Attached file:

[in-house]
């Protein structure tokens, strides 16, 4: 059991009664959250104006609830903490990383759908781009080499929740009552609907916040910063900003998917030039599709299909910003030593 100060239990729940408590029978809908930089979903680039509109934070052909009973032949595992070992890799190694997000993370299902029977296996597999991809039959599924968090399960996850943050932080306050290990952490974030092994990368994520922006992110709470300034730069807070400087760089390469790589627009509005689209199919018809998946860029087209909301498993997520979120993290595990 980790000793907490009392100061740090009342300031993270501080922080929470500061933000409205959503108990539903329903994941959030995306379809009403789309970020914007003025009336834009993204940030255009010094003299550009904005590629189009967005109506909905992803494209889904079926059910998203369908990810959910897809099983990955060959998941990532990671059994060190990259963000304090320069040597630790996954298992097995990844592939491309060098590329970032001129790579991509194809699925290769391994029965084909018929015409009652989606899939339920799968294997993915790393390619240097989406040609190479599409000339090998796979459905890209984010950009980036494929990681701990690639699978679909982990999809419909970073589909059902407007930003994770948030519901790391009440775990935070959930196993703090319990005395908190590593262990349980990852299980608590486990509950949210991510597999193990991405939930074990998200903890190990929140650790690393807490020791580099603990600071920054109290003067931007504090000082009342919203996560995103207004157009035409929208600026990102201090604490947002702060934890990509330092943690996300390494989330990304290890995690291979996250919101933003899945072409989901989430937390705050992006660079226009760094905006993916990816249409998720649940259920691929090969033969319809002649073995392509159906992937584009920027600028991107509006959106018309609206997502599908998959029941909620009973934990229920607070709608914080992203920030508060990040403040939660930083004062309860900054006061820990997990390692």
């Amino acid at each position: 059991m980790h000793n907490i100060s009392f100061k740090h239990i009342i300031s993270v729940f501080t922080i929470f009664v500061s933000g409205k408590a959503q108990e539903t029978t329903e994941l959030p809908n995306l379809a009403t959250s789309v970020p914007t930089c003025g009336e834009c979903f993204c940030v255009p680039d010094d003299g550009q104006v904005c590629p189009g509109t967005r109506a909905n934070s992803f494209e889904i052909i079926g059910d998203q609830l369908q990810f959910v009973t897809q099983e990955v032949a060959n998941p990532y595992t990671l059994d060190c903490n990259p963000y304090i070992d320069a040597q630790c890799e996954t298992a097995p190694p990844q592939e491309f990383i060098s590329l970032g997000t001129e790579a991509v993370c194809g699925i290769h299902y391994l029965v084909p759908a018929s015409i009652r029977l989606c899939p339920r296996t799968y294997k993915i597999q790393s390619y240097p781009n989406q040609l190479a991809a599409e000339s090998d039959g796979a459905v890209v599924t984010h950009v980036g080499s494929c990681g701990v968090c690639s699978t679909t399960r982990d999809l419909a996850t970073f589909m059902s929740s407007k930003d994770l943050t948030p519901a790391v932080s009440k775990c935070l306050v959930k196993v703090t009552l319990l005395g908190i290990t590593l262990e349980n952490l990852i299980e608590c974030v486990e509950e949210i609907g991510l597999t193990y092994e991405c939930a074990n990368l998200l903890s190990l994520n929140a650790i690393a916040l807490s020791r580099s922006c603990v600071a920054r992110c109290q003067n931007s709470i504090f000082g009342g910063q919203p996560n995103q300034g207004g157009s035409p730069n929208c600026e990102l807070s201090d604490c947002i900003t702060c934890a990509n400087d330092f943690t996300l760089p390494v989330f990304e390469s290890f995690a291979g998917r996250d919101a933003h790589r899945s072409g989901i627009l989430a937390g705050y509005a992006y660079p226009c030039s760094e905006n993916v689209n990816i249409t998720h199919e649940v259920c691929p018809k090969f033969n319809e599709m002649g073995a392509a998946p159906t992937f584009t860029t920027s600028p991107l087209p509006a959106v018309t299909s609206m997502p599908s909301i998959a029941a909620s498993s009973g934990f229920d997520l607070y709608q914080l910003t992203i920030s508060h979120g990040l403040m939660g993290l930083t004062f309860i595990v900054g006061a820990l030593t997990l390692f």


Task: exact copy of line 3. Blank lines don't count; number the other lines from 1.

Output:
């Amino acid at each position: 059991m980790h000793n907490i100060s009392f100061k740090h239990i009342i300031s993270v729940f501080t922080i929470f009664v500061s933000g409205k408590a959503q108990e539903t029978t329903e994941l959030p809908n995306l379809a009403t959250s789309v970020p914007t930089c003025g009336e834009c979903f993204c940030v255009p680039d010094d003299g550009q104006v904005c590629p189009g509109t967005r109506a909905n934070s992803f494209e889904i052909i079926g059910d998203q609830l369908q990810f959910v009973t897809q099983e990955v032949a060959n998941p990532y595992t990671l059994d060190c903490n990259p963000y304090i070992d320069a040597q630790c890799e996954t298992a097995p190694p990844q592939e491309f990383i060098s590329l970032g997000t001129e790579a991509v993370c194809g699925i290769h299902y391994l029965v084909p759908a018929s015409i009652r029977l989606c899939p339920r296996t799968y294997k993915i597999q790393s390619y240097p781009n989406q040609l190479a991809a599409e000339s090998d039959g796979a459905v890209v599924t984010h950009v980036g080499s494929c990681g701990v968090c690639s699978t679909t399960r982990d999809l419909a996850t970073f589909m059902s929740s407007k930003d994770l943050t948030p519901a790391v932080s009440k775990c935070l306050v959930k196993v703090t009552l319990l005395g908190i290990t590593l262990e349980n952490l990852i299980e608590c974030v486990e509950e949210i609907g991510l597999t193990y092994e991405c939930a074990n990368l998200l903890s190990l994520n929140a650790i690393a916040l807490s020791r580099s922006c603990v600071a920054r992110c109290q003067n931007s709470i504090f000082g009342g910063q919203p996560n995103q300034g207004g157009s035409p730069n929208c600026e990102l807070s201090d604490c947002i900003t702060c934890a990509n400087d330092f943690t996300l760089p390494v989330f990304e390469s290890f995690a291979g998917r996250d919101a933003h790589r899945s072409g989901i627009l989430a937390g705050y509005a992006y660079p226009c030039s760094e905006n993916v689209n990816i249409t998720h199919e649940v259920c691929p018809k090969f033969n319809e599709m002649g073995a392509a998946p159906t992937f584009t860029t920027s600028p991107l087209p509006a959106v018309t299909s609206m997502p599908s909301i998959a029941a909620s498993s009973g934990f229920d997520l607070y709608q914080l910003t992203i920030s508060h979120g990040l403040m939660g993290l930083t004062f309860i595990v900054g006061a820990l030593t997990l390692f």